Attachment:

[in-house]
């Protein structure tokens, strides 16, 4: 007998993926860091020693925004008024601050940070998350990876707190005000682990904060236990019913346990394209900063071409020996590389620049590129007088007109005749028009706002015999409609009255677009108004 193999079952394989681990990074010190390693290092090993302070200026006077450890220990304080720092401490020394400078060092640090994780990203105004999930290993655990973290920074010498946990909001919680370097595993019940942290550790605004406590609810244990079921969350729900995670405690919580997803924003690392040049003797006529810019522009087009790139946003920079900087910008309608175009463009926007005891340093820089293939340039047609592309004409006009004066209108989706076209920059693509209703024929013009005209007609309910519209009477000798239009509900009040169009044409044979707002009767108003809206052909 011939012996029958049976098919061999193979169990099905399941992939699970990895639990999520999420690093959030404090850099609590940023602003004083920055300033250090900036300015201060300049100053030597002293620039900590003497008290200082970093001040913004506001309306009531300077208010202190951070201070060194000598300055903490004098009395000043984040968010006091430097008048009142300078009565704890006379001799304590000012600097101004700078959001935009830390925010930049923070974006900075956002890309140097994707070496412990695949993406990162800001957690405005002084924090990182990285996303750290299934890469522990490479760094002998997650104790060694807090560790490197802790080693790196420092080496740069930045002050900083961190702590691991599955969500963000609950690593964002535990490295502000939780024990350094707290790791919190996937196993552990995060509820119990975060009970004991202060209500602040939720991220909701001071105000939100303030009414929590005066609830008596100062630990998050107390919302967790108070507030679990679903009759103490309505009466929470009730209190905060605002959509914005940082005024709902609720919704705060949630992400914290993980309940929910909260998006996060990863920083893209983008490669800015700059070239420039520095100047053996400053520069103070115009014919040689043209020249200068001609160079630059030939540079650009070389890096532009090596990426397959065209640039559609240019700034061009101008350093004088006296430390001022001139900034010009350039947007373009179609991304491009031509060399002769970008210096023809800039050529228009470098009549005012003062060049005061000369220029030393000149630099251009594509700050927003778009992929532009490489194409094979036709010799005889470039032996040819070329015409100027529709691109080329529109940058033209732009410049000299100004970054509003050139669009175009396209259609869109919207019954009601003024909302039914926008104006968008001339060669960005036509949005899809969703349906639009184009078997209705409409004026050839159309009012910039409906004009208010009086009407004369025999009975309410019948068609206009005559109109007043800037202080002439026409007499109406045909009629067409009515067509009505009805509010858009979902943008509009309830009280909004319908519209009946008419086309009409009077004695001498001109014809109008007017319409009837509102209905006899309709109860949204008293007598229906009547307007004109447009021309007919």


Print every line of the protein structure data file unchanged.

[in-house]
């Protein structure tokens, strides 16, 4: 007998993926860091020693925004008024601050940070998350990876707190005000682990904060236990019913346990394209900063071409020996590389620049590129007088007109005749028009706002015999409609009255677009108004 193999079952394989681990990074010190390693290092090993302070200026006077450890220990304080720092401490020394400078060092640090994780990203105004999930290993655990973290920074010498946990909001919680370097595993019940942290550790605004406590609810244990079921969350729900995670405690919580997803924003690392040049003797006529810019522009087009790139946003920079900087910008309608175009463009926007005891340093820089293939340039047609592309004409006009004066209108989706076209920059693509209703024929013009005209007609309910519209009477000798239009509900009040169009044409044979707002009767108003809206052909 011939012996029958049976098919061999193979169990099905399941992939699970990895639990999520999420690093959030404090850099609590940023602003004083920055300033250090900036300015201060300049100053030597002293620039900590003497008290200082970093001040913004506001309306009531300077208010202190951070201070060194000598300055903490004098009395000043984040968010006091430097008048009142300078009565704890006379001799304590000012600097101004700078959001935009830390925010930049923070974006900075956002890309140097994707070496412990695949993406990162800001957690405005002084924090990182990285996303750290299934890469522990490479760094002998997650104790060694807090560790490197802790080693790196420092080496740069930045002050900083961190702590691991599955969500963000609950690593964002535990490295502000939780024990350094707290790791919190996937196993552990995060509820119990975060009970004991202060209500602040939720991220909701001071105000939100303030009414929590005066609830008596100062630990998050107390919302967790108070507030679990679903009759103490309505009466929470009730209190905060605002959509914005940082005024709902609720919704705060949630992400914290993980309940929910909260998006996060990863920083893209983008490669800015700059070239420039520095100047053996400053520069103070115009014919040689043209020249200068001609160079630059030939540079650009070389890096532009090596990426397959065209640039559609240019700034061009101008350093004088006296430390001022001139900034010009350039947007373009179609991304491009031509060399002769970008210096023809800039050529228009470098009549005012003062060049005061000369220029030393000149630099251009594509700050927003778009992929532009490489194409094979036709010799005889470039032996040819070329015409100027529709691109080329529109940058033209732009410049000299100004970054509003050139669009175009396209259609869109919207019954009601003024909302039914926008104006968008001339060669960005036509949005899809969703349906639009184009078997209705409409004026050839159309009012910039409906004009208010009086009407004369025999009975309410019948068609206009005559109109007043800037202080002439026409007499109406045909009629067409009515067509009505009805509010858009979902943008509009309830009280909004319908519209009946008419086309009409009077004695001498001109014809109008007017319409009837509102209905006899309709109860949204008293007598229906009547307007004109447009021309007919």